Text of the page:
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Author Topic: I want to build plugs to reduce 8 lane highway noise, where and what materials  (Read 11676 times)


  • Guest

I want to build window plugs to reduce 8 lane highway noise, where to buy and what materials would be best please?

Two windows in my bedroom, wish they would not have build any windows in the master bedroom with this eight lane Interstate about 200 feet past my back yard.  However, I don't care if they are covered up completely, but after reading a lot, sounds like plugs for each window may be best value and effectiveness?

Each window is around 35" x 58 1/2" inside the frame.

Any other advice is more than welcome, thanks.

Would it be best to board these two windows up with half inch fiber board on the inside covering and caulking it, rather than build plugs - or, get the inside second windows and install, there is 3" of air space between the windows and edge of inside window frame/wall.

Goal is to be able to sleep with all these big tracker trailer rigs running north and south all night long, so reduce the lower frequencies as mush as possible is what I believe I need to do.

Thank you for your help.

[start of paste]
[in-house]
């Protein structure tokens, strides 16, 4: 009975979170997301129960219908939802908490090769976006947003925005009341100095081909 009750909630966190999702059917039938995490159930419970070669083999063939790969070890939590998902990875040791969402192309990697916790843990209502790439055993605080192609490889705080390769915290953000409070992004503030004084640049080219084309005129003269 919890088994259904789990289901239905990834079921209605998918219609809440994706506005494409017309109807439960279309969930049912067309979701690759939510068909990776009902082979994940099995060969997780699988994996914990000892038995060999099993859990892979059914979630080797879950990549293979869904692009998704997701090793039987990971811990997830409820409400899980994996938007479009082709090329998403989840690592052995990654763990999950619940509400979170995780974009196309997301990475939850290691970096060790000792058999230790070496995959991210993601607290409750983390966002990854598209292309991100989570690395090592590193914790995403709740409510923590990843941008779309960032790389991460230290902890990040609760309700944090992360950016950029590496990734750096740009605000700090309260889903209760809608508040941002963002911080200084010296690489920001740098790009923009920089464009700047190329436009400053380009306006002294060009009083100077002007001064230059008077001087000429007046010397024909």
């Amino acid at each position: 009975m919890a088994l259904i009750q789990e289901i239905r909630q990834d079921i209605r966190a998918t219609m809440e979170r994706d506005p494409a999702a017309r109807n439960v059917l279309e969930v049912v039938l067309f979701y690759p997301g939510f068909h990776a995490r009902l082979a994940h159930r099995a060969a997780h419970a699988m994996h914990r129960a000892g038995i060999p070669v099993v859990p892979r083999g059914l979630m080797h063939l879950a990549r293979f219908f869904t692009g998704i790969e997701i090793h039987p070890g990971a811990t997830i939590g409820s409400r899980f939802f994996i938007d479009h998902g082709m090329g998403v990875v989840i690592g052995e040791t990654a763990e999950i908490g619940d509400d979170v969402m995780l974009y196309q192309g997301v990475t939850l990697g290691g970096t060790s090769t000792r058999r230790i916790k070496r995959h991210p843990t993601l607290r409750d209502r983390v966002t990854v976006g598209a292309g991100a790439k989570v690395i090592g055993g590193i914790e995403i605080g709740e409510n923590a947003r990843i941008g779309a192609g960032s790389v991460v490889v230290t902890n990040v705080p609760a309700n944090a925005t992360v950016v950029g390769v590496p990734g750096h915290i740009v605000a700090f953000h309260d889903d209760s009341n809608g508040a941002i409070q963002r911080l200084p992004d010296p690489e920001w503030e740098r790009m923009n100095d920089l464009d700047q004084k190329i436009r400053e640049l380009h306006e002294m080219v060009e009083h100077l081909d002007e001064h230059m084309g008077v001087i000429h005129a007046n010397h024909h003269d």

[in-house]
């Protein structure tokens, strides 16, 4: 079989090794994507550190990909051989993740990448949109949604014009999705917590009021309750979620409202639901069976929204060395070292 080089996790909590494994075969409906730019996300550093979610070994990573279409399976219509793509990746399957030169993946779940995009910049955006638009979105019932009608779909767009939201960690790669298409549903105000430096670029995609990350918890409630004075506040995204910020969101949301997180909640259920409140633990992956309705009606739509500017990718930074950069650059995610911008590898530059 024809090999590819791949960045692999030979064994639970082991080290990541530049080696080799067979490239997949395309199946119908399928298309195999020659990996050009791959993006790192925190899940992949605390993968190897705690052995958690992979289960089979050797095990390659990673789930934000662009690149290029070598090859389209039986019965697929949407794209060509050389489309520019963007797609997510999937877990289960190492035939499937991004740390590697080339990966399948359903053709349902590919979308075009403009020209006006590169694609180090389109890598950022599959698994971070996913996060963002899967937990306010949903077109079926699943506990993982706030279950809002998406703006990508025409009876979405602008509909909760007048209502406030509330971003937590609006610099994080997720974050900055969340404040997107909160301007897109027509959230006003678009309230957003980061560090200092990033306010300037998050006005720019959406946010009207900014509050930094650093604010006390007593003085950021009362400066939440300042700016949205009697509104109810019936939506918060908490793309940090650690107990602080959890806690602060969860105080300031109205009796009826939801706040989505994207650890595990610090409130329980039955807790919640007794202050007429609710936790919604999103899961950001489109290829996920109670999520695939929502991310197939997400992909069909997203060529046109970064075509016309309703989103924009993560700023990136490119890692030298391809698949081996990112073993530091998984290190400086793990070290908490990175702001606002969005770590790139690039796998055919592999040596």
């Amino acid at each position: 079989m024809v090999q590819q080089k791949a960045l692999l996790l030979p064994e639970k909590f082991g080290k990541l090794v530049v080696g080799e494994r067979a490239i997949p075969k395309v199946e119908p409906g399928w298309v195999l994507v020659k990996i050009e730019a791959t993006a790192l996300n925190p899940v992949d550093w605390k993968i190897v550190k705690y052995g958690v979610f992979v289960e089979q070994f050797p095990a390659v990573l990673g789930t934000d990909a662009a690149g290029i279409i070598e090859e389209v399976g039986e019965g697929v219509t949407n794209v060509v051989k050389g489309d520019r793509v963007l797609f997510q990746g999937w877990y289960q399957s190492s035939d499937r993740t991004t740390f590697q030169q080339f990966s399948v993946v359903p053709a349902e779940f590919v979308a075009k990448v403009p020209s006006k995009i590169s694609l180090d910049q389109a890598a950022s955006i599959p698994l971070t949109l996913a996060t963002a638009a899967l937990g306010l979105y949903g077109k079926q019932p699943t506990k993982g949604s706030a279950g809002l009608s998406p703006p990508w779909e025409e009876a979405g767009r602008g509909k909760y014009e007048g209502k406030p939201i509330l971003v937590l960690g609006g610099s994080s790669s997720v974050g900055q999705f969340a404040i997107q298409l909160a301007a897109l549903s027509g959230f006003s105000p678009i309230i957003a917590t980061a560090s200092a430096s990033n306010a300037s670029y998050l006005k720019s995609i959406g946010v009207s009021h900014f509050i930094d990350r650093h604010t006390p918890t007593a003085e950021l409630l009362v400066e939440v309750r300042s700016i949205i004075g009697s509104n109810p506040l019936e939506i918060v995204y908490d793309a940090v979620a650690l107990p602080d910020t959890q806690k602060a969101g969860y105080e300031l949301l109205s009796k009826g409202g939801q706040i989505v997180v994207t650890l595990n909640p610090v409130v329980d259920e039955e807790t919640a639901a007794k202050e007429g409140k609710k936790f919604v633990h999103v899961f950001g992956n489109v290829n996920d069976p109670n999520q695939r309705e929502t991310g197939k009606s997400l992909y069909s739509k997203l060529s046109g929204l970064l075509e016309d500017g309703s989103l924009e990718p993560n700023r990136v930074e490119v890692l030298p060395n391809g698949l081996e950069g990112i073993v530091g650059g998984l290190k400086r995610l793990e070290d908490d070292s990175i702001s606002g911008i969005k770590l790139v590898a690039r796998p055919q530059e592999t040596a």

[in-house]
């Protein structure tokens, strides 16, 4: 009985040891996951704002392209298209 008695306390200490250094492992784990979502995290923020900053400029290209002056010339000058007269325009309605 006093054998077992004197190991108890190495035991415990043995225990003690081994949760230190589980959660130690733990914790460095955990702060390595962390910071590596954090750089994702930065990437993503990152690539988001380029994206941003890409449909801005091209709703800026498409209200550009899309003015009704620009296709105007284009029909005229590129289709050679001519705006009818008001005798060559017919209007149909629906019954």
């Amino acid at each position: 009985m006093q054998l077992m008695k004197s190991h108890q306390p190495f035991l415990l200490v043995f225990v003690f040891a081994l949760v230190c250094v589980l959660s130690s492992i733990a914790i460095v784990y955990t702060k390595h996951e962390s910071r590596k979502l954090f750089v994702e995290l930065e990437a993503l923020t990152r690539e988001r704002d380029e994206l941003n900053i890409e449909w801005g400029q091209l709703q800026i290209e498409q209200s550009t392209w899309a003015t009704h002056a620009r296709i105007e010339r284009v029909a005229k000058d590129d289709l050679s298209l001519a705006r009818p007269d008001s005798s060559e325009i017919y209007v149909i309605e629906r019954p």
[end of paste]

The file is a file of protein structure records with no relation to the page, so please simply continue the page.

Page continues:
Randy S

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Randy Sieg

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  • Guest

Basicly, buy a super soundproofing mat from supersoundproofing... yes, i suppose that would work, but if youre willing to plug your window, im guessing you dont have the money for stuff like a soundproof window, or an expensive soundproofing mat.  This is what i know: if your walls do a good job blocking the sound, then try to mimic their construction. That is, mass air mass, for example.  The air gap helps with higher frequencies, but not the lower ones; that where the mass comes in.  Use something heavy like MDF (though it can get moisture damaged easily). Personaly, i used a 1/2 inch cement board, though im wandering if i should have used 5/8 inch MDF instead, as a solid thick layer is better for low frequency.  You can pretty it up by installing some little shelving on to put stuff on; you may also attach doors on hinges to cover over the shelves as even better soundproofing.  One final note is that soft, yet dense materials seem to help with all frequencies (hence, the soundproofing mat).  Bitumen is another alternative, considering that you dont have the money for a sheet of solid lead either.